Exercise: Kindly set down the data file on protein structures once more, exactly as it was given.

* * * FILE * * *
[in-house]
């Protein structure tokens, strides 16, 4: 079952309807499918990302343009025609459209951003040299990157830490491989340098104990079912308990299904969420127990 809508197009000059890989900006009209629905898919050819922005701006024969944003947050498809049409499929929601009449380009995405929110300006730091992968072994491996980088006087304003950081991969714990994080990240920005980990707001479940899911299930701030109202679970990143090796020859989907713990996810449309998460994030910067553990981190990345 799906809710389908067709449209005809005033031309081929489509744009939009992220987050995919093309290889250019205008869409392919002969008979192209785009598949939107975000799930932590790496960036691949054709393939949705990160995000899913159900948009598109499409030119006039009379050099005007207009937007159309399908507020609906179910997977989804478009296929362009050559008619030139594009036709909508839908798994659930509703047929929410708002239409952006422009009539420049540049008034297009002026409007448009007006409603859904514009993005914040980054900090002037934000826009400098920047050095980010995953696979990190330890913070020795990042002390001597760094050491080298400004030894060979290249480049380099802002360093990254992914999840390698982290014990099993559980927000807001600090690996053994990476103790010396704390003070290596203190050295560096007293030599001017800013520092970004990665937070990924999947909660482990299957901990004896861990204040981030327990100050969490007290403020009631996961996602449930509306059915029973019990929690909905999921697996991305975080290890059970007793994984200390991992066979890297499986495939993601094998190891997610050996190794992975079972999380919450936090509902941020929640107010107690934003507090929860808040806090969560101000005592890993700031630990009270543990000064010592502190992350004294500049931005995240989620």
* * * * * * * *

[in-house]
């Protein structure tokens, strides 16, 4: 079952309807499918990302343009025609459209951003040299990157830490491989340098104990079912308990299904969420127990 809508197009000059890989900006009209629905898919050819922005701006024969944003947050498809049409499929929601009449380009995405929110300006730091992968072994491996980088006087304003950081991969714990994080990240920005980990707001479940899911299930701030109202679970990143090796020859989907713990996810449309998460994030910067553990981190990345 799906809710389908067709449209005809005033031309081929489509744009939009992220987050995919093309290889250019205008869409392919002969008979192209785009598949939107975000799930932590790496960036691949054709393939949705990160995000899913159900948009598109499409030119006039009379050099005007207009937007159309399908507020609906179910997977989804478009296929362009050559008619030139594009036709909508839908798994659930509703047929929410708002239409952006422009009539420049540049008034297009002026409007448009007006409603859904514009993005914040980054900090002037934000826009400098920047050095980010995953696979990190330890913070020795990042002390001597760094050491080298400004030894060979290249480049380099802002360093990254992914999840390698982290014990099993559980927000807001600090690996053994990476103790010396704390003070290596203190050295560096007293030599001017800013520092970004990665937070990924999947909660482990299957901990004896861990204040981030327990100050969490007290403020009631996961996602449930509306059915029973019990929690909905999921697996991305975080290890059970007793994984200390991992066979890297499986495939993601094998190891997610050996190794992975079972999380919450936090509902941020929640107010107690934003507090929860808040806090969560101000005592890993700031630990009270543990000064010592502190992350004294500049931005995240989620």